Hauraki Gulf fishing report 120618

Hauraki Gulf fishing report 120618

12 June 2018

There is an old saying that you can't teach an old dog new tricks. So often we are blind to what we are seeing and it's only when you get a kick up the behind, do you stop to think.

As it's winter, and knowing the snapper are fussy eaters - they can't resist chewing on fresh bait fish - I decided to give the boat a run into Islington Bay to get a supply of bait-fish for a weekend's fishing mission. I took a few squid and pilchards, as well, to cover my bases. What could be nicer than charging along at 18.9 knots on a bright sunny day.

All was well in my little world until I saw the temp gauge needle starting to rise. I slowed down - and so did the needle - until I added a few revs and it then went off the Richter scale! I had no option but to pull it out of gear, drop the anchor and have a look under the hatch. It was not a pretty sight, with red coolant everywhere along with a lot of steam. I quickly worked out that a hose clip had failed – an easy fix - so I closed the hatch to let it cool down before I could attack the problem. It was just as well I took some bait, otherwise I would have gone septic sitting on the boat without a bait out. With a light wind against the tide, the boat was yawning around on the anchor. I tossed a couple of baits well astern, though - to be honest - I thought the chances of catching a fish were next to nil. I needed to get my mind off the issues below my feet.

I was startled back to reality by the sound of nylon being dragged off a reel. Low and behold, that turned out to be a 2 kg snapper! As I wound it in, the other rod went off, but the fish fell off before I could get to it. A much happier Captain Swish re-baited both lines and tossed them well astern, letting them slowly sink to the bottom (this keeps the sinker on top of the bait). Within a few minutes I got two good bites and landed another 1.5 kg snapper.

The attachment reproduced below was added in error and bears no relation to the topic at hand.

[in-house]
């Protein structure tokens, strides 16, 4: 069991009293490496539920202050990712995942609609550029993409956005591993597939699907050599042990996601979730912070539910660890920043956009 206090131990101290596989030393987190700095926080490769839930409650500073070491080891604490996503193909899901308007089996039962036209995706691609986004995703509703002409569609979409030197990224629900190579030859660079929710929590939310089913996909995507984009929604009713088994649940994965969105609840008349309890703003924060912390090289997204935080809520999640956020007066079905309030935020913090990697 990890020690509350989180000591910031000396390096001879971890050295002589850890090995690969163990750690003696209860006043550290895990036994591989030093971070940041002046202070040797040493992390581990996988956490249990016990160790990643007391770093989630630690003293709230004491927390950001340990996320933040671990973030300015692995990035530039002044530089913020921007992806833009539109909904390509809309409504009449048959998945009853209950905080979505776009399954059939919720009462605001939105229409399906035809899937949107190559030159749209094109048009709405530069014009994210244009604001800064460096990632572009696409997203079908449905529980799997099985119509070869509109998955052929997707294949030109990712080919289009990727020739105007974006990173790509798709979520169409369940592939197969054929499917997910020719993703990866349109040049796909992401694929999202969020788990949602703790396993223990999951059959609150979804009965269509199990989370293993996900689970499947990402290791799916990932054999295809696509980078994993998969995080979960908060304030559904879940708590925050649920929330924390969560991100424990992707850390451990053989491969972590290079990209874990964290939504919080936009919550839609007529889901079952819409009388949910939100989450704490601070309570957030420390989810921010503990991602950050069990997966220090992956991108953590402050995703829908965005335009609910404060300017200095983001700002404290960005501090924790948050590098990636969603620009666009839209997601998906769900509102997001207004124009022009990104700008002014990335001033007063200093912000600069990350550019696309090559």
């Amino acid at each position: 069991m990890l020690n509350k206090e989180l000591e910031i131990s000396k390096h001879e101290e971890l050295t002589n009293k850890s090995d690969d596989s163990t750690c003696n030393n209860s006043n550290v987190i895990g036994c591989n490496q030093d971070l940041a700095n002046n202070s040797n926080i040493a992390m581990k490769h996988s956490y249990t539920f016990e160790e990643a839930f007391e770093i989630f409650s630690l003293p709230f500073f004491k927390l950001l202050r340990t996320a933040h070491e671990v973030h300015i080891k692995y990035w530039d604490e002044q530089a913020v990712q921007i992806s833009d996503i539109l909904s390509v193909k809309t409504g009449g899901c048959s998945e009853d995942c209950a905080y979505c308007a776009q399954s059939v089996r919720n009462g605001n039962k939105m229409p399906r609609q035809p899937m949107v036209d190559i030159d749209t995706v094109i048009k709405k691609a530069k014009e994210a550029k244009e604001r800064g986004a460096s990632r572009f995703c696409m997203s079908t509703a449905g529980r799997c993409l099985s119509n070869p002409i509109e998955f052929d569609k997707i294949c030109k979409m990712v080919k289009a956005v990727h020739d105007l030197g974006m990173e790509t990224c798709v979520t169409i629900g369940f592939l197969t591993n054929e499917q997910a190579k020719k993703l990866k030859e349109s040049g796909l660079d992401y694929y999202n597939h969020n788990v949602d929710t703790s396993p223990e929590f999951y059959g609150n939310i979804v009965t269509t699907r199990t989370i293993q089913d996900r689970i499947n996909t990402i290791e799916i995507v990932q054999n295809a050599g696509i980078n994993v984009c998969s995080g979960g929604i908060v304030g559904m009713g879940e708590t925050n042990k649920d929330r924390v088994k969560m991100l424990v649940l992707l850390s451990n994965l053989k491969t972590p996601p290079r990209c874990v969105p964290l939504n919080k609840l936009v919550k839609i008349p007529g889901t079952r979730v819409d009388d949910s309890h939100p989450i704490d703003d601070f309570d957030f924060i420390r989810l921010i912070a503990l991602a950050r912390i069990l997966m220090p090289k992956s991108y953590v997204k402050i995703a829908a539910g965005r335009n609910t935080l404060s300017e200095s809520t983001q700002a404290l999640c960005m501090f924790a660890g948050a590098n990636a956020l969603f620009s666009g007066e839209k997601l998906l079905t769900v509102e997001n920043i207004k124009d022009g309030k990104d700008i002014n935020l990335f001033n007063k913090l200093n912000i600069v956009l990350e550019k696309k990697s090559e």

To cut a long story short - seven nice snapper plus two fat kahawai were now in the bin. With my fishing fix over, I was then able to fix the cooling issues and head back to the marina at 18.9 knots, in my happy place in the sun. Overall, it wasn't a bad effort in less than two hours - including engine repairs. The real mystery was why it was so easy, as I had been on the open sand with only the odd bit of fish sign.

Far too often we head for a given spot without focusing on what is actually around us. How often do we see a few fish marks, but dismiss them as not being worth having a shot. Yet, there I was on the southern side of Rangitoto, to east of the wharf (around ¼ mile off the shoreline) on a flat featureless bottom in only six or seven metres. So why were the snapper there? - it boils down to food.

Thinking back over the years. it was only when I had a small runabout, that I fished this area. Back then I often put out a long line, which always resulted in a few fish. With bigger boats these days, we forget to fish under our feet. What we often don't consider is the actual size of the bottom area showing on the sounder. In other words - the foot print of the bottom. If we are in, for example, 7 metres of water - how big an area of the bottom is actually showing on the screen? With the average beam angle, this is hardly anything! If you have read any of my works, I always talk about "zig zagging" into the current. As you may only be seeing a few square metres of bottom, the chance of there being more than one or two fish at the most is very slim. By doing the zigs and zags, you are able to build up a picture in your mind as to the amount of fish and where they are laying in the tide. This gives a far better idea of where best to anchor so you can target the fish.

A huge advantage I have is with my Furuno sounder/ chart plotter. This will clearly show fish sign on the outer edges of the beam, along with blue dots (true sign of snapper) just off the centre. It will also show the actual size of any fish that goes directly through the centre of the beam and they will show up on the chart plotter. With all this information, along with those fish marks on the chart plotter, I can build up a very good idea of fish numbers in the area. I can also determine where best to anchor, allowing for the wind and tide to target them.

The following day I repeated the exercise a bit closer to shore, with a mate alongside in his boat. Again we caught some nice fish. Lessons learnt this week - you can never forget the past, but the best electronics and fish your feet.

Bruce Duncan

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